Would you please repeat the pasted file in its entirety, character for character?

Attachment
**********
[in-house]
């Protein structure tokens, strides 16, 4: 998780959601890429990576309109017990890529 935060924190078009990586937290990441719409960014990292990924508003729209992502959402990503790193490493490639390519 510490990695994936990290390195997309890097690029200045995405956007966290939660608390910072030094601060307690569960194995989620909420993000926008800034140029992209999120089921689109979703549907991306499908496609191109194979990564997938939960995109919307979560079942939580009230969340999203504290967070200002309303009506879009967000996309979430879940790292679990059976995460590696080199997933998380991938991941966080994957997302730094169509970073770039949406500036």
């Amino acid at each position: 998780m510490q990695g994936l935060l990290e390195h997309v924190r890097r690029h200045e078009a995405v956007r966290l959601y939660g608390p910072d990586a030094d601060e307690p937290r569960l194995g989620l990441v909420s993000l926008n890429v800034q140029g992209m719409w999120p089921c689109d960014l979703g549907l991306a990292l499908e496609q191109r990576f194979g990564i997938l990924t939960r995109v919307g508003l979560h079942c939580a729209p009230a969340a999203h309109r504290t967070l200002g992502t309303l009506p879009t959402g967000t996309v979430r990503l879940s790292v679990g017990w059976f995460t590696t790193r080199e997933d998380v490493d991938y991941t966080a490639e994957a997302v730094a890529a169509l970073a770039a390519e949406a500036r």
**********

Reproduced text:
[in-house]
């Protein structure tokens, strides 16, 4: 998780959601890429990576309109017990890529 935060924190078009990586937290990441719409960014990292990924508003729209992502959402990503790193490493490639390519 510490990695994936990290390195997309890097690029200045995405956007966290939660608390910072030094601060307690569960194995989620909420993000926008800034140029992209999120089921689109979703549907991306499908496609191109194979990564997938939960995109919307979560079942939580009230969340999203504290967070200002309303009506879009967000996309979430879940790292679990059976995460590696080199997933998380991938991941966080994957997302730094169509970073770039949406500036």
């Amino acid at each position: 998780m510490q990695g994936l935060l990290e390195h997309v924190r890097r690029h200045e078009a995405v956007r966290l959601y939660g608390p910072d990586a030094d601060e307690p937290r569960l194995g989620l990441v909420s993000l926008n890429v800034q140029g992209m719409w999120p089921c689109d960014l979703g549907l991306a990292l499908e496609q191109r990576f194979g990564i997938l990924t939960r995109v919307g508003l979560h079942c939580a729209p009230a969340a999203h309109r504290t967070l200002g992502t309303l009506p879009t959402g967000t996309v979430r990503l879940s790292v679990g017990w059976f995460t590696t790193r080199e997933d998380v490493d991938y991941t966080a490639e994957a997302v730094a890529a169509l970073a770039a390519e949406a500036r």